Massachusetts' recording statute, Mass. Gen. L. c. 183, §4, essentially provides that the first grantee to record an instrument evidencing the transfer of certain types of real estate interests will have a superior title claim to all other grantees, provided the recording grantee does not have constructive or actual notice of a prior transfer of the interest.

Specifically, Mass. Gen. L. c. 183, §4 provides that instruments noting (a) conveyances of estates in fee simple, fee tail or for life, (b) leases having terms in excess of seven years, including renewal options, and (c) assignments of rents or profits from an estate or lease, if they involve unregistered land, must be recorded with the appropriate registry of deeds to be valid against any person other than (i) the grantor, (ii) the heirs and devisees of the grantor, and (iii) persons having actual notice of the transaction.

The recording statute applies when the question is one of priority between two conflicting, successive transfers to bona fide purchasers. As discussed in King v. Stephens, 9 Mass. App. Ct. 919 (1980), it does not apply when two deeds are mistakenly recorded out of order by the recording desk.  King v. Stephens involved a 1891 fee simple conveyance by a father to his two sons, Andrew and William Ober, as tenants in common.  By a deed dated October 2, 1894, William conveyed his one-half interest in the land to Andrew.  By a deed dated October 5, 1894, Andrew reconveyed a one-half interest in the land to William.  Then, by a deed dated March 30, 1897, Andrew conveyed his remaining one-half interest to William.  Thus, by March 30th, William owned the entire estate. However, when the two October deeds were filed with the registry of deeds on October 6, 1894, they were recorded in reverse order. Therefore, according to the registry records, the brothers each owned a one-half interest in the property (e.g., Andrew conveys his one-half interest to William, William then conveys the entire property to Andrew, and Andrew then reconveys a one-half interest to William).  Some time after the recording of these deeds, a successor in title sought to convey the property to a prospective purchaser.  Noting the out of order recording of the deeds, the purchaser sought to recover its deposit alleging that the seller was unable to deliver "good and clear record and marketable title thereto free from encumbrances."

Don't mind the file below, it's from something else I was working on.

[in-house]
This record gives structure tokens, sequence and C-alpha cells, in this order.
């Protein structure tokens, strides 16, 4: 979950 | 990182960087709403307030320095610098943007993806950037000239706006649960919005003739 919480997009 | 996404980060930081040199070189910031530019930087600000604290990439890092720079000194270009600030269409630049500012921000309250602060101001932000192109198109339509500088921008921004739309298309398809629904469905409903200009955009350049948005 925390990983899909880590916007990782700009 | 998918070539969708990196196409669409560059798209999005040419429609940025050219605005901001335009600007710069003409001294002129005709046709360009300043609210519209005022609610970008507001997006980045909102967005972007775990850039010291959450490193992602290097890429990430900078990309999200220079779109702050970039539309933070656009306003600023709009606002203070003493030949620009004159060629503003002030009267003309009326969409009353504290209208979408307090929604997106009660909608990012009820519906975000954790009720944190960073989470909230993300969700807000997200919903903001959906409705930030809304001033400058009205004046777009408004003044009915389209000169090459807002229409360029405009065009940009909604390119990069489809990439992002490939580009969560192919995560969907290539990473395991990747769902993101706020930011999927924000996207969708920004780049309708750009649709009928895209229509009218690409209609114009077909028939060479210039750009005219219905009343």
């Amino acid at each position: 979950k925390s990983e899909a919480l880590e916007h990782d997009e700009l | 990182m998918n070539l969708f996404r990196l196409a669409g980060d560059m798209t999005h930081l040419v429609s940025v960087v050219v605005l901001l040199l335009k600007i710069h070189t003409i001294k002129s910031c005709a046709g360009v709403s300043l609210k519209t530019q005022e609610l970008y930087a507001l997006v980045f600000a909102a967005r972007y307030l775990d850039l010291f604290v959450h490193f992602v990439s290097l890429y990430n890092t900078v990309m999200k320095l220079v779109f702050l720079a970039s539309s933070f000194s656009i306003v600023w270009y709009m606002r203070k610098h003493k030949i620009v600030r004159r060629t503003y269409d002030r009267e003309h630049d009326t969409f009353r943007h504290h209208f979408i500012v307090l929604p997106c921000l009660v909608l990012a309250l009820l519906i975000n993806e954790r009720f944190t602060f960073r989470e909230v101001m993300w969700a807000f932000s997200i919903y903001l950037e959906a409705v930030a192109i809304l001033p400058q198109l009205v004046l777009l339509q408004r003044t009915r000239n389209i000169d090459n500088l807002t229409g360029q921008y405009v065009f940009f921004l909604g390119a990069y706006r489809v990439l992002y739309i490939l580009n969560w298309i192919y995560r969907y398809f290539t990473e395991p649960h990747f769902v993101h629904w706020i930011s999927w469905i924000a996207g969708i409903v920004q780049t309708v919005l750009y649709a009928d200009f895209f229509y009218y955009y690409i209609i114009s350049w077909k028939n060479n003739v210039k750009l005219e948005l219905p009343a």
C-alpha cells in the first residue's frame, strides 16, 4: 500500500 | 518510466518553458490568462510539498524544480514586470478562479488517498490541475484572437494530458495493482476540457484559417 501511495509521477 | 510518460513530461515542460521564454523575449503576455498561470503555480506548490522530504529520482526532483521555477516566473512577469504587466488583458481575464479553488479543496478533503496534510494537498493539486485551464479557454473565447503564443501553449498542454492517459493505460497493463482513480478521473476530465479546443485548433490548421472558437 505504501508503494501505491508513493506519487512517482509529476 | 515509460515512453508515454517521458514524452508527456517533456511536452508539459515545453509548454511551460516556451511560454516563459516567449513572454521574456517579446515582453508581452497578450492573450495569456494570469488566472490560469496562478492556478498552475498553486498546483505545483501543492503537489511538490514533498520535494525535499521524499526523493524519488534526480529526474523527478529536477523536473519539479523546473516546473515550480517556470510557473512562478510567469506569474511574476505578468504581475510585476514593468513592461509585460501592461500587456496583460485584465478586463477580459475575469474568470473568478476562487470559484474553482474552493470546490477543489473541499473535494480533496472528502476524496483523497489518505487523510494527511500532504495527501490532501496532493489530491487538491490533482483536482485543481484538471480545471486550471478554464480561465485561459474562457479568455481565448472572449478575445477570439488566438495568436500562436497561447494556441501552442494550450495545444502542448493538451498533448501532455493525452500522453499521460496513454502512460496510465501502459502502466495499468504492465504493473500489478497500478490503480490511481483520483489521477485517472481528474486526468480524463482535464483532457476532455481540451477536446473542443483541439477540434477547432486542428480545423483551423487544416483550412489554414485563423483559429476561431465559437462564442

In interpreting whether the out of order recording sequence constituted a cloud on record title, the Appeals Court held that the record clearly indicated that William was the sole owner of the estate.  The court found that "a deed is considered recorded when it is noted by the recording officer as having been received for recording…even though he afterwards fails in his duty, by recording it inaccurately…."  The deeds were valid as between William and Andrew when delivered and since there were no conflicting third-party claims for ownership of the land, the deeds were valid as against all other persons as well.  Since "the problem presented [was] not one of priority as between two conflicting, successive conveyances to bona fide purchasers, or persons claiming under them, of the same legal interest in land…," the recording statute (Mass. Gen. L. c. 183, §4) did not apply.

For the Massachusetts Conveyancers Association's Standard relating to out of order recording of mortgage discharges and assignments, see MCA Title Standard No. 58.